In the present embodiment, the damper 6 is integrated to the stepped part 13 formed by the top plate 11 and the permanent magnet 10 so that the yoke 8 can be supported on a plane containing the gap 12 in the casing 1, but the arrangement is not restricted to this one. Any arrangement will do, so long as the damper 6 is located within a plane containing the gap 12, and its outer edge 6a can be fastened to the casing 1 and its inner edge 6b can be fastened to the yoke 8. The most desirable arrangement will be such that the yoke 8 is supported by the damper 6 in the casing 1 at a position in a plane containing the gap 12, said plane being orthogonal to the axis of the gap 12 (extending vertically in FIG. 2) and passing through the center of thickness of the gap 12 in vertical direction in FIG. 2.

At the center of said frame 2 there is formed an opening 14, into which a tubular coil frame 15 attached to the plate 15a fits. Said coil frame 15 and plate 15a are integrated to the frame 2, and the coil 16 wound on the coil frame 15 is set in the gap 12.

17 denotes terminals connected to the coil 16. 18 denotes a screw hole for fitting the casing 1 to a vibration plate (not shown) placed within a cushion or the like.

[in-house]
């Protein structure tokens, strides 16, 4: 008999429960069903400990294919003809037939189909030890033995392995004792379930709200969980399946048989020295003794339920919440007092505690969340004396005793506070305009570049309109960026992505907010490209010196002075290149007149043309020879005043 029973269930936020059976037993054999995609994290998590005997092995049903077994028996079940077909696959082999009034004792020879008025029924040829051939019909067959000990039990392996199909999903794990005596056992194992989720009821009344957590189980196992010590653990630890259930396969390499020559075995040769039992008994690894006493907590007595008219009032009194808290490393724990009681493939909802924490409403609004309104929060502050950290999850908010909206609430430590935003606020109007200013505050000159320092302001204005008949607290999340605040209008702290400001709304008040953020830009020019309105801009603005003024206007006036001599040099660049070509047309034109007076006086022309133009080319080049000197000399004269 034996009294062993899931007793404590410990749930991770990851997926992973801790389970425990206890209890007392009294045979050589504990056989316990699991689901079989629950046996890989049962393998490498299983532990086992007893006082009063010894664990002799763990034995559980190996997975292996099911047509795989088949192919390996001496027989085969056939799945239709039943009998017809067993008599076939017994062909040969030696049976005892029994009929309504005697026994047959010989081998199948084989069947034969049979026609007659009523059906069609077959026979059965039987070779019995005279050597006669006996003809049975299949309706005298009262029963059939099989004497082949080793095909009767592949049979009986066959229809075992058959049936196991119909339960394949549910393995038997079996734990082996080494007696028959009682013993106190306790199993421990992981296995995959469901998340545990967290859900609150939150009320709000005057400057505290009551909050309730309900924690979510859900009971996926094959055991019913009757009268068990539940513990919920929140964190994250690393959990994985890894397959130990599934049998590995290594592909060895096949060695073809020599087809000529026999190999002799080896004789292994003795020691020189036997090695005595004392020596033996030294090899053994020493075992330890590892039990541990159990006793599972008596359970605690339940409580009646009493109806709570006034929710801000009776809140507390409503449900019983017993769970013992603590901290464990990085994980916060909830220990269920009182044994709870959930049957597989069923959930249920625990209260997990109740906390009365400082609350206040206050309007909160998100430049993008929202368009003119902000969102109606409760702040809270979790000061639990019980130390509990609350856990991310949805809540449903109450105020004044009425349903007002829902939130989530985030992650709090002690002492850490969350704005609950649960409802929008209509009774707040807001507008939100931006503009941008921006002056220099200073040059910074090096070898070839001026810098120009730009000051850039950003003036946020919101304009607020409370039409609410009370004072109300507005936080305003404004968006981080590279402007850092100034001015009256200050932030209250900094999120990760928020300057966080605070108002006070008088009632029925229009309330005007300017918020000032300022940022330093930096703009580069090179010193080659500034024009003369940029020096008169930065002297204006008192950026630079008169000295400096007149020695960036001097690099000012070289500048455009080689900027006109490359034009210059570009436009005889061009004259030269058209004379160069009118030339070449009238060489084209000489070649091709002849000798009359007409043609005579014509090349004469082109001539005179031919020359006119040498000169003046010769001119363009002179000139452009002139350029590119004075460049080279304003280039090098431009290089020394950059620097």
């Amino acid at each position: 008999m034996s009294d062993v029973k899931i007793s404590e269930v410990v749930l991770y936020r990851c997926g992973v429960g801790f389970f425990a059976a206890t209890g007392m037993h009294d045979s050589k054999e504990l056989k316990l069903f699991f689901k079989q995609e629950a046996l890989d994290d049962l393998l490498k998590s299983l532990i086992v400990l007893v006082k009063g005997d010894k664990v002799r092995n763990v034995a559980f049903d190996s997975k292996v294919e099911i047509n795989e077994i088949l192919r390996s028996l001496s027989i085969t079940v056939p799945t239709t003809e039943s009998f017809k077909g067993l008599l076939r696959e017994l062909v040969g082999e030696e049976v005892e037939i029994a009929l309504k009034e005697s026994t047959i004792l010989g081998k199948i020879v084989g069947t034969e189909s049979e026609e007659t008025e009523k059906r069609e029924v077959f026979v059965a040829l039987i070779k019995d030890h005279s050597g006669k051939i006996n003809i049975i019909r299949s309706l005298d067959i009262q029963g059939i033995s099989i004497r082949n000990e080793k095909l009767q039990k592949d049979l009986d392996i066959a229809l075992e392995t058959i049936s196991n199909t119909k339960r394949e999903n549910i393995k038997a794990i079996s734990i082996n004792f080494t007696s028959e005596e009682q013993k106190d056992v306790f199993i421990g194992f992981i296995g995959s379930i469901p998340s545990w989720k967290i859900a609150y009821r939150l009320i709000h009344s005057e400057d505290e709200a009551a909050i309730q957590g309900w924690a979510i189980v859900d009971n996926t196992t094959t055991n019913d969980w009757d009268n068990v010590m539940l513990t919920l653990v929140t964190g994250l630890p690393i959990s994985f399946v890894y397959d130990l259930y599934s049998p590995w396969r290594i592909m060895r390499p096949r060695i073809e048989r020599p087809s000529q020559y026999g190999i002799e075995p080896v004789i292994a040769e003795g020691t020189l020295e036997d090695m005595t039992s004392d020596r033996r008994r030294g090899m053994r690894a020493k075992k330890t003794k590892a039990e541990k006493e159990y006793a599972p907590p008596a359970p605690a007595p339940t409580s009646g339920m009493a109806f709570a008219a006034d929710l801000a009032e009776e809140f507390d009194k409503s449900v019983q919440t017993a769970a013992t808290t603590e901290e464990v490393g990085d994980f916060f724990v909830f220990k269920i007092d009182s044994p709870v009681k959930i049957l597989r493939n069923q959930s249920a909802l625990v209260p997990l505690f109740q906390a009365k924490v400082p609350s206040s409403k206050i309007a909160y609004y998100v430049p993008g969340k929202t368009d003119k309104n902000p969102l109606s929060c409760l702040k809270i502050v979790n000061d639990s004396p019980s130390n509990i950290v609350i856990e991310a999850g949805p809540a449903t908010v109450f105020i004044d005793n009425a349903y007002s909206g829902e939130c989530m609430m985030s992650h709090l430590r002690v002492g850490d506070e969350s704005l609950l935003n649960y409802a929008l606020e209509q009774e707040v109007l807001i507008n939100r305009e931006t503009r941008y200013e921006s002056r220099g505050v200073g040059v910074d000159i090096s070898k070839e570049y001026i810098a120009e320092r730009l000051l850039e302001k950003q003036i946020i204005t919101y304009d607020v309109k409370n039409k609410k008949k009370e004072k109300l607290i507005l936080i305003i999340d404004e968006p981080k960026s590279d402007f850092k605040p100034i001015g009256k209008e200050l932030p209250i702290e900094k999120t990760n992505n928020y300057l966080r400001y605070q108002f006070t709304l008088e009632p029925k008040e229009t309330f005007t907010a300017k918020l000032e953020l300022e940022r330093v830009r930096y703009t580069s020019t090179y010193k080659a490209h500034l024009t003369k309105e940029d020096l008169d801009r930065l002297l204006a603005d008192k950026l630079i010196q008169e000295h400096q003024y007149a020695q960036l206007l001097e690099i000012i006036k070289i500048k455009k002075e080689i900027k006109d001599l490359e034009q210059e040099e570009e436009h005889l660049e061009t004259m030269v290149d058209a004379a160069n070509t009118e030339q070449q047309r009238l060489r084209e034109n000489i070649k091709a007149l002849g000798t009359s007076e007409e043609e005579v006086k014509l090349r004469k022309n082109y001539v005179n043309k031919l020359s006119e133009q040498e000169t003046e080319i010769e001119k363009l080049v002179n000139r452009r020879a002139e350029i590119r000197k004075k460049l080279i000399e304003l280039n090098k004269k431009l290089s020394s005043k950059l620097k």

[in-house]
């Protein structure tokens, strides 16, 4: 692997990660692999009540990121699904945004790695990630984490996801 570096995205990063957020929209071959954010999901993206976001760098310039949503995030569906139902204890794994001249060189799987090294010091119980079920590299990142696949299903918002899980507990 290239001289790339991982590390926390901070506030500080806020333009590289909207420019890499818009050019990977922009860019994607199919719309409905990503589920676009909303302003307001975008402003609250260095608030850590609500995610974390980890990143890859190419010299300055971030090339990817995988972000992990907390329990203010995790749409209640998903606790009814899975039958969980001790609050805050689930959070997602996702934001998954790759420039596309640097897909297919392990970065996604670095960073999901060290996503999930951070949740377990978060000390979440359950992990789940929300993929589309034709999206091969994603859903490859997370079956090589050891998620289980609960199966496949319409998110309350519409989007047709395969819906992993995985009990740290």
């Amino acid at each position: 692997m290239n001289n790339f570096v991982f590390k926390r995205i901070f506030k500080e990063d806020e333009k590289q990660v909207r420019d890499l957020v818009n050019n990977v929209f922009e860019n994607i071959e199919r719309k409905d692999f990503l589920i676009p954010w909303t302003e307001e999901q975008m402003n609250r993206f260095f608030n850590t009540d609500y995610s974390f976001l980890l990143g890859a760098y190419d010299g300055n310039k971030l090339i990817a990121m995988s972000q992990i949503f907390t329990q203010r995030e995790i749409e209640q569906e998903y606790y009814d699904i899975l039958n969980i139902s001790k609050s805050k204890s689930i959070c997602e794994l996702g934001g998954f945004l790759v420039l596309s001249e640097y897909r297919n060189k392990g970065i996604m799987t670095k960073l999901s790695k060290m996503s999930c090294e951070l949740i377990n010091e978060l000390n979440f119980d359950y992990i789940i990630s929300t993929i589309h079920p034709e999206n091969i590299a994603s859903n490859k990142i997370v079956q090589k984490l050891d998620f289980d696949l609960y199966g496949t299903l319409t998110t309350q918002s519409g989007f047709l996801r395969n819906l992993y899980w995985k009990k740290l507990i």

An audio-band electromechanical vibration converter thus constituted can be fitted by means of the flanges 4, 5 to a vibration plate built into a chair or a cushion. When an electric signal to drive the speaker of an audio device is given via a low-pass filter to the coil 16, a magnetic interaction developed between the magnetic force generated in the coil 16 and the magnetic force of the magnetic gap 12 causes a body-felt vibration through relative displacement between the yoke 8 supported through the damper 6 in the casing 1 and the casing 1 and this vibration is transmitted via the frames 2, 3 to the vibration plate. Thereby the body-felt vibration is produced by a reproduced electric signal and accordingly it is synchronized with the audio signal which is recognized by the ear; and since it is based on a low-band electric signal, it is effective as a vibration for recognizing double bass sound. A more desirable vibration effect will be gained by changing the material quality of thickness of the damper 6. The cut-off frequency of the low-pass filter, though it depends on the sound source, is desirably 150 Hz or thereabout.